ADVERTISEMENT
See Inside Scientific American Mind Volume 25, Issue 3

Music and Language, Intertwined




ISTOCKPHOTO

The brain activity for music and language is enormously complicated, and researchers are still trying to determine how the brain handles each process. Below is a sampling of what we do know: Areas in the frontal lobe (orange) help us learn the rules that govern language and music, such as those for syntax and harmony. Regions in the temporal lobe (green) help us perceive and understand sounds, such as the meaning of words and melodies.

The auditory cortex (blue) appears to have distinct music and language roles: the left auditory cortex is important for decoding and discriminating different aspects of speech, whereas the right auditory cortex is more involved in perceiving the pitch and frequency of sound. The insula (red) processes rhythm, perhaps in subtly different ways, for both music and speech. And the corpus callosum (gray) is larger in the brains of musicians, suggesting that musicians require greater communication between the two hemispheres.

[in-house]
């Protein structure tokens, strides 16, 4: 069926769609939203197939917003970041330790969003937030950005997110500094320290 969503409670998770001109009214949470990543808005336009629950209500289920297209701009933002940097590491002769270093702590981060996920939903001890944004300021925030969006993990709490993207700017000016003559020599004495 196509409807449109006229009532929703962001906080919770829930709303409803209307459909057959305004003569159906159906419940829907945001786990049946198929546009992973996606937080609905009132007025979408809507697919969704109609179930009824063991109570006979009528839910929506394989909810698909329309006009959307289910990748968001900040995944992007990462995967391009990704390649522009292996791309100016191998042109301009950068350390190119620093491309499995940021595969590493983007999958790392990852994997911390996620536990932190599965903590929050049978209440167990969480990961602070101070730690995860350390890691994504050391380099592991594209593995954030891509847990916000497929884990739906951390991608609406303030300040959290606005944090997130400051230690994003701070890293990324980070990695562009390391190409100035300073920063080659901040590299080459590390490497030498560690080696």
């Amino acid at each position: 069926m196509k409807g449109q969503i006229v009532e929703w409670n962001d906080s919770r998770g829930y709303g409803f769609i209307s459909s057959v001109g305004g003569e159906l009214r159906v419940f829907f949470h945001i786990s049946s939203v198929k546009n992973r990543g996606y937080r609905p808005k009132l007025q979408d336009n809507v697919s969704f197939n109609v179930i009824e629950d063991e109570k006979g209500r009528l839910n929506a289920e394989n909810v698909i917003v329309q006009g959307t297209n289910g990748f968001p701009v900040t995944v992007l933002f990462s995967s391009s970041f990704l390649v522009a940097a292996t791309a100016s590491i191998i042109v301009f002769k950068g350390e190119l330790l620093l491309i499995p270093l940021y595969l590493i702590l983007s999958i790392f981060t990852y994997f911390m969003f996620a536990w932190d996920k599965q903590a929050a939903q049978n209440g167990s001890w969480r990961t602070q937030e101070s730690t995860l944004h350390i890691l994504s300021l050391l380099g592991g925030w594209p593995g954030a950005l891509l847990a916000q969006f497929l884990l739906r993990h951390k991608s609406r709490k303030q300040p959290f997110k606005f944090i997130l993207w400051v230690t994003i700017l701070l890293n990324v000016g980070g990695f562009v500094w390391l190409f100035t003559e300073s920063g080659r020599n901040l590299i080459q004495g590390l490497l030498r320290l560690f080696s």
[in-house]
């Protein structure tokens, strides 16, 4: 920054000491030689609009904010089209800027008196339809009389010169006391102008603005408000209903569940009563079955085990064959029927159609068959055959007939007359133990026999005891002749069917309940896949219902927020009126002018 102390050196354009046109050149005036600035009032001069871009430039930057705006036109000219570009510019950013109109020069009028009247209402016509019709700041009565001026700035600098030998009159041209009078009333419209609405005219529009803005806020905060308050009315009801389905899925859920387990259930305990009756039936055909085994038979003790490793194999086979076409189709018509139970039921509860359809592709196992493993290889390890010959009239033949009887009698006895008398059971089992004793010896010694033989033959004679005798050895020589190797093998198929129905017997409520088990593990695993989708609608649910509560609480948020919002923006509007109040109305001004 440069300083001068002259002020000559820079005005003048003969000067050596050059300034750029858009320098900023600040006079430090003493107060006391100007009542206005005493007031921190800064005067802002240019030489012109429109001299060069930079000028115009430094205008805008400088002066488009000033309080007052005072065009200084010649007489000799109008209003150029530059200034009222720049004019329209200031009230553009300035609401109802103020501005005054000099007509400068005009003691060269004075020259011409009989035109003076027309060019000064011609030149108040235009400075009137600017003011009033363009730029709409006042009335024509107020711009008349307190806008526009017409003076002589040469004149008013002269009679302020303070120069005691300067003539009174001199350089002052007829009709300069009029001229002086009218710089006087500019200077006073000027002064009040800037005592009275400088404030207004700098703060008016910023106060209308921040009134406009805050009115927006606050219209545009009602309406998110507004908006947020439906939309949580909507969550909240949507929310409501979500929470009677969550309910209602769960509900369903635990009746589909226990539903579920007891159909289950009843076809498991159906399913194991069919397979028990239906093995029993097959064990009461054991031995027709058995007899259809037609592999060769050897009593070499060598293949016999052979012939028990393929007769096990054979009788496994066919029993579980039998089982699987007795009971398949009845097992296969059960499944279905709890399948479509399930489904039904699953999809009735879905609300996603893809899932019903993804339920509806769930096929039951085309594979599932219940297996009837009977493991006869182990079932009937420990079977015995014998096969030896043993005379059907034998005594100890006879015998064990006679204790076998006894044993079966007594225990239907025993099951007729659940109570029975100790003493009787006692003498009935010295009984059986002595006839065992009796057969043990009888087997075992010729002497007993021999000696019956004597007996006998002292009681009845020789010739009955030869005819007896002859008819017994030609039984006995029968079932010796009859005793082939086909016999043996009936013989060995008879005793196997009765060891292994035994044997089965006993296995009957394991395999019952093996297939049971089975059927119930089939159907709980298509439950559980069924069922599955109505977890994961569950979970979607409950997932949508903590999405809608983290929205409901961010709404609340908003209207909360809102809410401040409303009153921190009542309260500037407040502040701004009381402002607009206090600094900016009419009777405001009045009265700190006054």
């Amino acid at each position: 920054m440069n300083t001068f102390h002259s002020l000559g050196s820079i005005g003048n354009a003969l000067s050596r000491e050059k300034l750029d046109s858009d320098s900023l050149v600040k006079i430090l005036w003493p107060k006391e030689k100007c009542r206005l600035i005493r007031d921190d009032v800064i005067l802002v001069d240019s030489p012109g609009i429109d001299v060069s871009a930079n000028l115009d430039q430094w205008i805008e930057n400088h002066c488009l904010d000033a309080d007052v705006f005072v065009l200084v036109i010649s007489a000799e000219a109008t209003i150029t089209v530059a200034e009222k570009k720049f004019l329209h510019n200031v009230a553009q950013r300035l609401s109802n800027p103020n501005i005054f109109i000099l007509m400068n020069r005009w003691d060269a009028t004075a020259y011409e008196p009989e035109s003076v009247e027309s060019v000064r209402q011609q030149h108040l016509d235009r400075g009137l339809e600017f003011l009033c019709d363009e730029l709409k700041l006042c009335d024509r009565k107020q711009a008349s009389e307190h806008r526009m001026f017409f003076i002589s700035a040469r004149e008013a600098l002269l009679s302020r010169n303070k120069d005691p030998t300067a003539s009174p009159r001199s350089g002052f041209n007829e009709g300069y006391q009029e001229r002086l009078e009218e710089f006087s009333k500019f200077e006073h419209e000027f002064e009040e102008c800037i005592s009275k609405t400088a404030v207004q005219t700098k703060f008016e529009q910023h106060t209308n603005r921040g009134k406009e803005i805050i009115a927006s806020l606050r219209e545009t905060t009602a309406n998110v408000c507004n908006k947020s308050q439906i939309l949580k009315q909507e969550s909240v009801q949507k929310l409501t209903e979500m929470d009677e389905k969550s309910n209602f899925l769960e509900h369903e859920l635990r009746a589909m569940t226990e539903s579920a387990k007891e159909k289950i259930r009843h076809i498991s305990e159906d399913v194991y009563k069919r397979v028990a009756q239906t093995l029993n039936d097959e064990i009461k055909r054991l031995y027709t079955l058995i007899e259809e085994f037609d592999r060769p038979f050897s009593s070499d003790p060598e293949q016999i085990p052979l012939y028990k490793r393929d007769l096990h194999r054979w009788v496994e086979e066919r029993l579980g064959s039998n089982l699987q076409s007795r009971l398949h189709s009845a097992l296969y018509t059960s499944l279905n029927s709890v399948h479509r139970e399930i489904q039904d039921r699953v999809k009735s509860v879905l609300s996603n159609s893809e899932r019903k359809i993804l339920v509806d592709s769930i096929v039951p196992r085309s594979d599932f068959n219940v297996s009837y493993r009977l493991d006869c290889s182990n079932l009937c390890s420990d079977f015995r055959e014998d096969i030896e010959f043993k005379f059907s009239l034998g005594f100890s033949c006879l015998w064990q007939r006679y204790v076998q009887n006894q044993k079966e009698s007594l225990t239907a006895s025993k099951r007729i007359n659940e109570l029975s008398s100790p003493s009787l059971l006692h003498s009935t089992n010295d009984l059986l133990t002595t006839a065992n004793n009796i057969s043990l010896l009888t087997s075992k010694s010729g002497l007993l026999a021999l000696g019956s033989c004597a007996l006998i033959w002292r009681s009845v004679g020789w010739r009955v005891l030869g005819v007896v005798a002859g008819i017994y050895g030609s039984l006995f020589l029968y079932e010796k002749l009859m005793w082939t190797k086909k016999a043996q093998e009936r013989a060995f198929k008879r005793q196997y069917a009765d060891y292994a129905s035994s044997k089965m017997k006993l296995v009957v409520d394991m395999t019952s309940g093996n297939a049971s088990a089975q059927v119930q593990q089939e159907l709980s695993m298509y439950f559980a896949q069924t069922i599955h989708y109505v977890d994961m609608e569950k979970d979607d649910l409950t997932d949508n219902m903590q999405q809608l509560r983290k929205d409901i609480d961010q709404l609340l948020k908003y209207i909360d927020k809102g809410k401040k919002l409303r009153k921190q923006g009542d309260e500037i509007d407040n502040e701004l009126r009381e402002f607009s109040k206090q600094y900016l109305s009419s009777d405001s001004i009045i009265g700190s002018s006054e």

Scientific American Special Universe

Get the latest Special Collector's edition

Secrets of the Universe: Past, Present, Future

Order Now >

X

Email this Article

X